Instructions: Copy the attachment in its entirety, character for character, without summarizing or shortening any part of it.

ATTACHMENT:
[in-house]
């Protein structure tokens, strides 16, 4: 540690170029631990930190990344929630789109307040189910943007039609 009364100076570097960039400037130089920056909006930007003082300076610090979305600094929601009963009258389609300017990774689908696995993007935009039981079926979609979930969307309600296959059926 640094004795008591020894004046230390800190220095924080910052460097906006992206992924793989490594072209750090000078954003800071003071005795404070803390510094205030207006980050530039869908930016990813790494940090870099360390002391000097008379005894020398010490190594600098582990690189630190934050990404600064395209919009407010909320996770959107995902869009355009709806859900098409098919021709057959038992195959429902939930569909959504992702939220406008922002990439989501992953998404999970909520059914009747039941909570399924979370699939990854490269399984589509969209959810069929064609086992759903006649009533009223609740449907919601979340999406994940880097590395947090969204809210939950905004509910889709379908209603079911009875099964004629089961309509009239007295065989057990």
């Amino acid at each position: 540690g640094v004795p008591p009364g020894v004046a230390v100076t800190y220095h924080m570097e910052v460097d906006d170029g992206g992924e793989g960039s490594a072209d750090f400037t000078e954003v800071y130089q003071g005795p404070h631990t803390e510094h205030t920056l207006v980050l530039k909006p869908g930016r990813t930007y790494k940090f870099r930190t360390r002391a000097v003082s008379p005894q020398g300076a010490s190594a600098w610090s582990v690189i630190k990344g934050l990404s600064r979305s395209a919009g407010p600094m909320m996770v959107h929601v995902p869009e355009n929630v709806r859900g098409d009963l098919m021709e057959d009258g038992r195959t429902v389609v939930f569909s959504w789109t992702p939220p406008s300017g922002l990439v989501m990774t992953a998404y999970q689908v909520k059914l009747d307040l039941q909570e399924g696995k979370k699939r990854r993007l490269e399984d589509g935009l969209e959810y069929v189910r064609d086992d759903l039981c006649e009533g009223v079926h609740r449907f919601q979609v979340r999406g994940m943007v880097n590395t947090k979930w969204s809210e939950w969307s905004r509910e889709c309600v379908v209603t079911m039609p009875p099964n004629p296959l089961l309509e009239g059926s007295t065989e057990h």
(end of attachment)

[in-house]
């Protein structure tokens, strides 16, 4: 540690170029631990930190990344929630789109307040189910943007039609 009364100076570097960039400037130089920056909006930007003082300076610090979305600094929601009963009258389609300017990774689908696995993007935009039981079926979609979930969307309600296959059926 640094004795008591020894004046230390800190220095924080910052460097906006992206992924793989490594072209750090000078954003800071003071005795404070803390510094205030207006980050530039869908930016990813790494940090870099360390002391000097008379005894020398010490190594600098582990690189630190934050990404600064395209919009407010909320996770959107995902869009355009709806859900098409098919021709057959038992195959429902939930569909959504992702939220406008922002990439989501992953998404999970909520059914009747039941909570399924979370699939990854490269399984589509969209959810069929064609086992759903006649009533009223609740449907919601979340999406994940880097590395947090969204809210939950905004509910889709379908209603079911009875099964004629089961309509009239007295065989057990």
């Amino acid at each position: 540690g640094v004795p008591p009364g020894v004046a230390v100076t800190y220095h924080m570097e910052v460097d906006d170029g992206g992924e793989g960039s490594a072209d750090f400037t000078e954003v800071y130089q003071g005795p404070h631990t803390e510094h205030t920056l207006v980050l530039k909006p869908g930016r990813t930007y790494k940090f870099r930190t360390r002391a000097v003082s008379p005894q020398g300076a010490s190594a600098w610090s582990v690189i630190k990344g934050l990404s600064r979305s395209a919009g407010p600094m909320m996770v959107h929601v995902p869009e355009n929630v709806r859900g098409d009963l098919m021709e057959d009258g038992r195959t429902v389609v939930f569909s959504w789109t992702p939220p406008s300017g922002l990439v989501m990774t992953a998404y999970q689908v909520k059914l009747d307040l039941q909570e399924g696995k979370k699939r990854r993007l490269e399984d589509g935009l969209e959810y069929v189910r064609d086992d759903l039981c006649e009533g009223v079926h609740r449907f919601q979609v979340r999406g994940m943007v880097n590395t947090k979930w969204s809210e939950w969307s905004r509910e889709c309600v379908v209603t079911m039609p009875p099964n004629p296959l089961l309509e009239g059926s007295t065989e057990h």